Social Media Explodes As Same Sex Marriage Wins Big

Social Media Explodes As Same Sex Marriage Wins Big

A major victory was scored today for same sex marriage. When the Supreme Court handed down their decision to overturn the Defense of Marriage Act, social media exploded with joyful celebration as gay couples and families took to Facebook and Twitter to express their happiness. Many Facebook news feeds turned to a sea of red equal signs-symbols of gay equality.

The moment is a huge, historic and important as it marks the beginning of federally recognized marriages in the states where gay marriage is allowed. That means gay couples who are married in those states will be able to receive the same federal benefits as straight couples.

Facebook and Twitter were flooded with reactions. Many took time out to praise the decision.

Ellen DeGeneres Tweeted “It’s a supremely wonderful day for equality. Prop 8 is over, and so is DOMA. Congratulations everyone. And I mean everyone.”

Twitter user @mysoftballprobz explained that same sex marriage does not affect him: “I’m straight and two gay men or women getting married doesn’t hurt me or affect who I love. #LoveIsLove

Lighthearted jokes were also abundant.

“Along with gay & lesbian celebrants the next most joyous are divorce attorneys,” said Twitter user @JoyceCarolOates.

@UhHuhHerMusic  lamented her lack of good outfit choices for upcoming nuptials: “I don’t know what to wear to all the gay weddings I will now be attending. Good job Supreme Court!!!”

@RobDenBleyker  joked: “MANDATORY GAY MARRIAGE PASSED. HUSBANDS AND WIVES TEARFULLY SEPARATE, AWAIT GAY SPOUSE ASSIGNMENTS.”

A viral video making its way around Facebook showed Nancy Pelosi shrugging her shoulders and saying “Who cares?” when asked about Michele Bachmann’s statement that “No man, not even a Supreme Court, can undo what a holy God has instituted.”

A picture circulating on Facebook showed three people standing on the roof of a house enrobed in rainbow colored paint, holding a sign that said “Bye Bye Doma.” The house is owned by a gay advocacy group and is located directly across the street from the Westboro Baptist Church, a fundamentalist Christian organization that pickets the funerals of gay people as well as military member who have lost their lives serving the country.

A story about the potential deportation of one married gay man also made its way around social media; a judge halted deportation proceedings within moments of the Supreme Court ruling, allowing the man to stay in the United States with his husband.

People of all orientations and gender identities had something to say:

“I’m thrilled about the fact that the Supreme Court recognizes this IS what the American people really want,” said Sharon Knox Burd, “I’m straight but I have tons of friends and family members who deserve to have equal right under the law. We grew up that way, aunt so and so has been with aunt so and so for 40 years!! Longer than most of our heterosexual relatives 🙂 I AM PROUD TO BE AN AMERICAN TODAY!!”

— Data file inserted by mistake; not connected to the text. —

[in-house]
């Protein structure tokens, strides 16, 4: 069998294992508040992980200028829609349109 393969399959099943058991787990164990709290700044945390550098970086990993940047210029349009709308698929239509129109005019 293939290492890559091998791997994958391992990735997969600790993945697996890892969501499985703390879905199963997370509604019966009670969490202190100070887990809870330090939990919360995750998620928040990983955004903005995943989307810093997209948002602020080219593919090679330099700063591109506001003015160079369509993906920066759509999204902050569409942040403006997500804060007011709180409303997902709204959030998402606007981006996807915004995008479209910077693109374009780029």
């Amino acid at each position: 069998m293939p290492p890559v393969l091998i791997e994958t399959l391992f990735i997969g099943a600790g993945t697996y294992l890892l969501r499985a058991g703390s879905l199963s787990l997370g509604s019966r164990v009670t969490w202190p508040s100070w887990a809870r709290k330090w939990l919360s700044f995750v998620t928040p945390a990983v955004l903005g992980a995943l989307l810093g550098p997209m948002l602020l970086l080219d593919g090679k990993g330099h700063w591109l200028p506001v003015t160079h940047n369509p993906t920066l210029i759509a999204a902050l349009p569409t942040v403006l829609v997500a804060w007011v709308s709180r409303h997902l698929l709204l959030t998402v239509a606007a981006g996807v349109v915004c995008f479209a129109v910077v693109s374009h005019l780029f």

Glen Marshall, a Facebook commentator, said “Now that one question is settled with the DOMA decision, I’d bet that additional litigation is coming to “clarify” and expand/restrict the scope and impact of it. In particular, it is still OK for states to not recognize same-sex marriage performed in other states or countries. And there are still other forms of discrimination that are more insidious than not recognizing a same-sex marriage. This roller coaster ride is not done.”

Rob Van Meter, a gay man, said “I am both excited, and fearful of the backlash by people who have a sick interpretation of CONSTITUTIONAL RIGHTS. It is not your right to decide for others how to live your life, and NEWSFLASH, GOD did NOT write the Bible, and Jesus is not weeping….If that were true, me being a wonderful person and my kindness to others is negated by the fact that I don’t fornicate with females?”

Kathleen Proud Keyte said the decision “makes me less embarrassed being an American.”

Self-described “straight, happily married” woman Sarah Schroeder Trachsel said “I know there’s some disappointment out there that the Prop 8 case didn’t get a broader ruling, but I think this is actually a good thing. In refusing to hear the case, the SCOTUS ruled that gay marriage gives NO INJURY to straight marriage, which paves the way for future cases. I am a little disappointed that I didn’t see new cases within two hours of the ruling though.”

Gay couples posted pictures of their children smiling, laughing and sharing family time together in celebration of what the decision means for future generations. Some spoke movingly about what their struggle has mean to them personally:

Tracy Levesque talked about the financial implications: “This decision is not about wedding cakes and $120/head catering, it’s about people not losing their homes because they cannot collect a dead spouse’s social security benefits. The economic implications of this for all married GLBT US citizens is enormous, especially the most economically vulnerable.”

While today’s decision marks a significant landmark in the fight for LGBT rights, there is still much work to be done. But the inevitable landslide to federal same sex marriage seems more tangible than ever.

By: Rebecca Savastio

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